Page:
Published: 18 November 2015 7:53 CET(
Published: 18 November 2015 7:53 CET
Published: 18 November 2015 7:53 CET
In recent weeks, long awaited monsoon rains have finally helped to extinguish a large portion of the devastating forest fires that have been raging in Indonesia for the past three months. The fires, caused by Palm oil and paper pulp companies and smallholder farmers illegally setting fire to forests to clear land to plant more trees, have had a devastating cost on the regions environment, economy and on human health.
The worst hit areas of southern Kalimantan (Borneo) and western Sumatra have been enveloped in a toxic haze caused by the fires which also spread to neighbouring countries including Singapore and Malaysia. The burning of some 2.1 million hectares of forests and other land has caused 21 deaths and led to more than 500,000 falling ill with respiratory problems.
Efforts to extinguish the fires which began in July were hampered due to the dry conditions worsened by the current El Nino event impacting the region. According to the World Resources Institute, emissions from this year’s fires have reached 1.62 billion metric tons of CO2—which moved Indonesia from the sixth-largest emitter in the world up to the fourth-largest in just six weeks.
When the fires escalated in September and October, the Indonesian Red Cross deployed over 600 volunteers to provide humanitarian support to affected communities in Kalimantan and Sumatra. The teams deployed with water tankers, ambulances and water purification units and also distributed thousands of face masks.
Emergency funding from the International Federation of Red Cross and Red Crescent Societies (IFRC) disaster response emergency fund (DREF), the Australian Department of Foreign Affairs and Trade (DFAT) and USAID has helped support the Indonesian Red Cross’s relief work in nine districts across three affected provinces.
A three month emergency response operations plan from November to January 2016 included the establishment of emergency houses, also known as “smoke-free facilities” which are equipped with air purifiers aimed at easing the respiratory problems caused by the haze. These centres cater particularly to vulnerable groups such as children, pregnant women and the elderly – by providing first aid, basic symptomatic treatment, health education, psycho-social support and referral to health facilities in case needed.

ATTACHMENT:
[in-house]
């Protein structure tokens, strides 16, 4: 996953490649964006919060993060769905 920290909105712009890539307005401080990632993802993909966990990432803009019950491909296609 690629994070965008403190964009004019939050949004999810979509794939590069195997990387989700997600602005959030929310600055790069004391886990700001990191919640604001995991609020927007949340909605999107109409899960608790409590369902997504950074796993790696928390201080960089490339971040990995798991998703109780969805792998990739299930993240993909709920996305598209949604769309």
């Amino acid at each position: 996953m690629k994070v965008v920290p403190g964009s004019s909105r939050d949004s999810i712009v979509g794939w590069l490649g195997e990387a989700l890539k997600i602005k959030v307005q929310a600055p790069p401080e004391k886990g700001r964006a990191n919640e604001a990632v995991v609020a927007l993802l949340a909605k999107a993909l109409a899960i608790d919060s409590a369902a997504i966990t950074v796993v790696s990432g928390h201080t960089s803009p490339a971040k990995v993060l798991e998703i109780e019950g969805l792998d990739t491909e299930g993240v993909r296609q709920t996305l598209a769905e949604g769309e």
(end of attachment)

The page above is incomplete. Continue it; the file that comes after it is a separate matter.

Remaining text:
Red Cross medical action teams are also providing mobile health services for people in remote areas who can’t access health facilities in cities. Doctors and medical staff provide first aid, distribution of oxygen, vitamins, eye drops and face masks as well as health education.
Fahmi Kubra, father of five children lives in Muara Teweh, Central Kalimantan. When thick smoke covered the city, his youngest child fell ill with a severe respiratory infection. When Fahmi brought his child to the local hospital, he found that all the rooms had been occupied with patients with the same problem. Most of them are children and the elderly. His only option was to return home and receive treatment as an outpatient.
The situation for local residents in Palembang, South Sumatra was no different. “Of the patients we were treating with respiratory problems almost fifty percent were children,” explained Rugayah Haniya, a doctor at a local community health center in the city.
Although the haze has now reduced significantly, community members still come to the Red Cross emergency houses with continuing respiratory complaints. With the rains come another set of health threats associated with waterborne and communicable diseases. One of the roles of the Red Cross mobile clinics is to conduct health promotion activities amongst local community to ensure they are better prepared in the event of any potential disease outbreaks.